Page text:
This was a spontaneous idea that arose during a photoshoot the other day. The dominating thought in my head at the time was how ridiculous it seems to me that anyone could object to the treatment of the naked human body as a subject for art. Obviously not all bodies are built the same, and some are more "polished" than others, but certainly the physical ideal exists as an object of beauty to be admired. The Greeks understood that. And there is an unbroken strain of the fine art world that continues to believe that, in spite of those who may oppose it. When I look at an attractive body unclothed, I can't imagine how anyone could possibly fail to see the beauty in it.
I can't ignore the fact that there is a subjective element involved in the aesthetic appreciation of art, and particularly other people's bodies. But at the same time, it baffles me that anyone could fail to acknowledge that some bodies are, indeed, beautiful - or, at the very least, aesthetically interesting enough to be the subject of an artistic exploration. If you were, for example, to observe a nude life model with an appealing physique both in and out of his clothing - while he may still be appealing in his clothing, and it may be possible to take an interesting portrait of him that way - I can't get into the mindset of the person who would say "leave the clothes on."
A man is not the clothes he wears.
I mean, seriously, who but an enemy of Beauty would require such a thing to be covered up and censored and hidden from the view of others? Why are people offended and frightened by beauty? How insidious is the culturally-ingrained but largely religiously-motivated indoctrination of innocents to make them believe that bodies cannot be beautiful, or if they can, that indulging in the appreciation of that beauty is some kind of sin or vice? There has to be a puritanical element to it - that any enjoyment in life is poison, and that any earthly indulgence of the bodily pleasures is a stain on the divinity of your immortal soul. That all such pleasures in life are a temptation conjured by the Devil to lure you away from God. Again, I ask - how insidious is that?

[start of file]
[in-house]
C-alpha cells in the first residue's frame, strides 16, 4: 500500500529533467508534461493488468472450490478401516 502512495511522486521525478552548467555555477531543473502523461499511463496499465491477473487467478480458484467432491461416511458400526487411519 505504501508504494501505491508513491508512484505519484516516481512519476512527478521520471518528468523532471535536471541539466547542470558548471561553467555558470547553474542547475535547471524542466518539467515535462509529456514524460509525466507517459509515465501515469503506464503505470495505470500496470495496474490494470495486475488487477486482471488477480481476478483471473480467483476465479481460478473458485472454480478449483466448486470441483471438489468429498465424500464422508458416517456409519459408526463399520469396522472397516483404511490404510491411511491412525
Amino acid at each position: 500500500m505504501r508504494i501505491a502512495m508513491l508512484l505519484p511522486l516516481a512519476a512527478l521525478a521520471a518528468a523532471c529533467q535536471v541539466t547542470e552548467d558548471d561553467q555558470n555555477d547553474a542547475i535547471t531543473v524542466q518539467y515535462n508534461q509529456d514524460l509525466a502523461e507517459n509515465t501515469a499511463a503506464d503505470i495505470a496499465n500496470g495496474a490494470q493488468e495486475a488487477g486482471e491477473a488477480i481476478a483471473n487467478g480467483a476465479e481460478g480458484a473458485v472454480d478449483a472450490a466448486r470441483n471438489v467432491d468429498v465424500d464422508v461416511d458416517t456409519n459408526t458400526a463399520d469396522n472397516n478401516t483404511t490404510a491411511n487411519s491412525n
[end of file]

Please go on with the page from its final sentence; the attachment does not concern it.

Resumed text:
And as much as the religious themes are interwoven into these attitudes (sometimes subconsciously), much of it relates to a very negative approach towards sexuality and the body in general. People are so uptight about sex, that their attitudes extend to treatments of nudity as well. Noone is allowed to see your naked body except the one (and only) person you're having sexual relations with. Viewing other people's naked bodies is a temptation of the flesh, designed to incite libidinal feelings. A person who shows off their naked body to others outside of a committed sexual relationship is bizarre, and has twisted morals, and is probably sexually promiscuous. An artist who deems the appreciation of naked beauty a higher virtue than his own sexual purity (and the sexual purity of the communities he "inflicts" his art upon), is a deviant, a moral outcast, and quite possibly a dangerous predator. Forget how the artist is treated who believes that actual sex can be beautiful, too...
Well, I'm sorry to say that these attitudes seem to be disturbingly prevalent, even among those who wouldn't normally consider themselves to be either particularly religiously devout, or even sexually prudish (there is a cultural acceptance, especially among males, for a certain level of sexual license, provided it follows an approved course, and is accompanied by participation in the shaming of anyone who deviates from that course). But I don't believe in them. And frankly, I think that their error is obvious, when one looks at the true nature of the world around. I challenge you to look at a beautiful body unclad (and it doesn't have to be a particular one, but the one that would most appeal to you) and claim - not just to me, but to yourself, in your own heart - that it is vulgar, and not beautiful. And if you can do that, then you and I are at a fundamental disagreement, and I would appreciate it if you refrained from trying to mold my views and regulate my lifestyle so that it more closely resembles your own.